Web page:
This perspective has some curious consequences. Since the players are populations, the individuals organisms — or behaviorally identical classes of them — are the strategies. The player is not static but carries out a ‘decision making process’ specified by the rules of the evolutionary dynamics. This is usually described by the replicator equation. Make what you will of the correspondence between replicator dynamics and Bayesian inference, reinforcement learning and other forms of rational decision making (Borgers & Sarin, 1997). To me, this seems like both a closer correspondence to the aspirations of classical game theory and easier to link to experiment.

It is also tempting to draw from behavioral ecology and try to walk a middle ground that combines both. Define organisms as (reductive) players, their non-genetically determined behaviors as (reductive) strategies, and the behavior-affecting payoffs of the resultant interactions as the (reductive) game. Based on my debates with him, I think this is how Joel Brown defines games. To this, I would add the population level. Consider the ecological dynamics coupling the populations of organisms as the effective game. This combined would result in a game nested inside a game with two different concepts of fitness. In general, this can be a mess. But if the dynamics of decision making by both the reductive and effective players are described by the replicator equation then maybe we can undo this factoring. This would allow a single level of description as an unfactored effective game with strategies as the behavioral states within individual organisms.

What does this mean for “cells are players”? For the reductive game, each individual cell is a player. For the effective game, the population of cells is a player.

Under both interpretations thought, the motto “don’t treat the player, treat the game” is probably still good advice.


Beer, R.D. (2003). The Dynamics of Active Categorical Perception in an Evolved Model Agent. Adaptive Behavior. 11(4): 209-243.

Börgers, T., & Sarin, R. (1997). Learning through reinforcement and replicator dynamics Journal of Economic Theory, 77 (1), 1-14

Hartshorn, M., Kaznatcheev, A., & Shultz, T. (2013). The Evolutionary Dominance of Ethnocentric Cooperation. Journal of Artificial Societies and Social Simulation, 16 (3)

Kaznatcheev, A. (2010a). The cognitive cost of ethnocentrism. In S. Ohlsson & R. Catrambone (Eds.), Proceedings of the 32nd annual conference of the cognitive science society.

Kaznatcheev, A. (2010b). Robustness of ethnocentrism to changes in inter-personal interactions. Complex Adaptive Systems – AAAI Fall Symposium.

Kaznatcheev, A., & Shultz, T.R. (2011). Ethnocentrism Maintains Cooperation, but Keeping One’s Children Close Fuels It. In L. Carlson, C, Hoelscher, & T.F. Shipley (Eds), Proceedings of the 33rd annual conference of the cognitive science society.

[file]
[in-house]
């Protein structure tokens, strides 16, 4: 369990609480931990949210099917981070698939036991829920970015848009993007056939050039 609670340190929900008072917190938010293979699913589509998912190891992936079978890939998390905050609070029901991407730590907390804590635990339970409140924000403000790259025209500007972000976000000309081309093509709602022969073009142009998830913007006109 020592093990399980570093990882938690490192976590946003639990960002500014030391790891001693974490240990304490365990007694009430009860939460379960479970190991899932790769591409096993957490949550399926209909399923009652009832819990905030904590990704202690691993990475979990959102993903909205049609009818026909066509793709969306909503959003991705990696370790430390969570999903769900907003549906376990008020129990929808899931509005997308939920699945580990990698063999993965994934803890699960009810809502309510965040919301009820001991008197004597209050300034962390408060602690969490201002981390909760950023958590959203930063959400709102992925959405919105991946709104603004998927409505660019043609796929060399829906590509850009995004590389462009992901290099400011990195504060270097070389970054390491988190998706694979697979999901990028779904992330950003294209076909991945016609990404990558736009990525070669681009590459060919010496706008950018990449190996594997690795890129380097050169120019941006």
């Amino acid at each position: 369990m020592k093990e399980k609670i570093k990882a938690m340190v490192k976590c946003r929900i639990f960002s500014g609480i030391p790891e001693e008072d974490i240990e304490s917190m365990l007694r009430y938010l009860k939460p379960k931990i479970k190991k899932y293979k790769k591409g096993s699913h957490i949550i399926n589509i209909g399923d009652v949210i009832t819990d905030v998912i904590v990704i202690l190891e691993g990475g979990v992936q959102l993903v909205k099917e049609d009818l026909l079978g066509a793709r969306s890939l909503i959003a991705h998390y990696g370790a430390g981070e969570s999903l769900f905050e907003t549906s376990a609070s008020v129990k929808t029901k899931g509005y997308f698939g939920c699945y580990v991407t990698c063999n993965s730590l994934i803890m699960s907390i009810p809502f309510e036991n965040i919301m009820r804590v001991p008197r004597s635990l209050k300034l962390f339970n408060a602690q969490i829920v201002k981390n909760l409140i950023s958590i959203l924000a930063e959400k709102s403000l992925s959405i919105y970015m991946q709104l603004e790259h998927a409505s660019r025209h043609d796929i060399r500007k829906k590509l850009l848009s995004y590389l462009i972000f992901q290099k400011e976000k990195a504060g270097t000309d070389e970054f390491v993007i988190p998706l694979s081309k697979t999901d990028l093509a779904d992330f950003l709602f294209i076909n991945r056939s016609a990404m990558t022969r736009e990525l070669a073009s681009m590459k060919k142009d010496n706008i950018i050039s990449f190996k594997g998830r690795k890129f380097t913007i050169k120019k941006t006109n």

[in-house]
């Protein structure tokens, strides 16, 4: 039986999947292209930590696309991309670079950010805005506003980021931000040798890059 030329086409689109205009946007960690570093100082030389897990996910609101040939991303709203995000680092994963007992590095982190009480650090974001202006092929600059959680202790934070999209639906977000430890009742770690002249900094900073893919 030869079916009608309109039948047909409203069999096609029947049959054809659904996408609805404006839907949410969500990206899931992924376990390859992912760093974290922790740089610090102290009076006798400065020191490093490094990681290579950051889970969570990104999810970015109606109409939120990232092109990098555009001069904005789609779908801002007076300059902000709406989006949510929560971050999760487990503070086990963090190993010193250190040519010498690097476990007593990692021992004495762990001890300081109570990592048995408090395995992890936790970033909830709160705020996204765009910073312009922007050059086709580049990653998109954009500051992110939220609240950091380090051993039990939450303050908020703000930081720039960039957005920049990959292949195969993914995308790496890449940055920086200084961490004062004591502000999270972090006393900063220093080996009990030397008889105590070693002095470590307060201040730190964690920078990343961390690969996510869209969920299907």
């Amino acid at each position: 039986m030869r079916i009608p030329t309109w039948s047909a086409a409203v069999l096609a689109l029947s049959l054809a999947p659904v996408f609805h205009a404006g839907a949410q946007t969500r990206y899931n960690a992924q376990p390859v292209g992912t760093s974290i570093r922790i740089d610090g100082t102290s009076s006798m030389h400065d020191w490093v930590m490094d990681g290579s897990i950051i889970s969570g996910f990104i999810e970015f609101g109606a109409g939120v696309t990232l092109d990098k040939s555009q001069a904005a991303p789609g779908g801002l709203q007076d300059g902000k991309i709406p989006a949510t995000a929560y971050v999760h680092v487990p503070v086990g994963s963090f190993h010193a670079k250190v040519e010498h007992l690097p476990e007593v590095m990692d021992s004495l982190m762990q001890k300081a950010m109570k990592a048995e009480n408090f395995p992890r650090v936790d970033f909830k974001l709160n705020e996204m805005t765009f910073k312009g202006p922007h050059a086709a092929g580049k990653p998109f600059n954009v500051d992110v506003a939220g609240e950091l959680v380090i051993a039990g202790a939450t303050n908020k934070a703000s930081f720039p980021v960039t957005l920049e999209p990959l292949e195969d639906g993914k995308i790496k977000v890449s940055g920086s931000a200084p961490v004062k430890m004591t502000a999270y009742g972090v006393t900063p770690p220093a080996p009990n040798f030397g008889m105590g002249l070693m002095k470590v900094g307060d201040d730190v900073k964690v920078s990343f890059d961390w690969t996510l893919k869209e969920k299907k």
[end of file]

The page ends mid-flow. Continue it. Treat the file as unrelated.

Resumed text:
Kaznatcheev, A., Montrey, M., & Shultz, T.R. (2014). Evolving useful delusions: Subjectively rational selfishness leads to objectively irrational cooperation. Proceedings of the 36th annual conference of the cognitive science society. arXiv: 1405.0041v1

Kaznatcheev, A., Peacock, J., Basanta, D., Marusyk, A., & Scott, J. G. (2017). Fibroblasts and alectinib switch the evolutionary games that non-small cell lung cancer plays. bioRxiv, 179259.

Lyon, P. (2006). The biogenic approach to cognition. Cognitive Processing, 7, 11-29.
Shultz, T. R., Hartshorn, M., & Hammond, R. A. (2008). Stages in the evolution of ethnocentrism. In B. Love, K. McRae, & V. Sloutsky (Eds.), Proceedings of the 30th annual conference of the cognitive science society.

Masel, J. (2007). A Bayesian model of quasi-magical thinking can explain observed cooperation in the public good game. Journal of Economic Behavior and Organization, 64(2), 216-231.

Shultz, T. R., Hartshorn, M., & Kaznatcheev, A. (2009). Why is ethnocentrism more common than humanitarianism? In N. Taatgen & H. van Rijn (Eds.), Proceedings of the 31st annual conference of the cognitive science society.

About Artem Kaznatcheev
From the Department of Computer Science at Oxford University and Department of Translational Hematology & Oncology Research at Cleveland Clinic, I marvel at the world through algorithmic lenses. My mind is drawn to evolutionary dynamics, theoretical computer science, mathematical oncology, computational learning theory, and philosophy of science. Previously I was at the Department of Integrated Mathematical Oncology at Moffitt Cancer Center, and the School of Computer Science and Department of Psychology at McGill University. In a past life, I worried about quantum queries at the Institute for Quantum Computing and Department of Combinatorics & Optimization at University of Waterloo and as a visitor to the Centre for Quantum Technologies at National University of Singapore. Meander with me on Google+ and Twitter.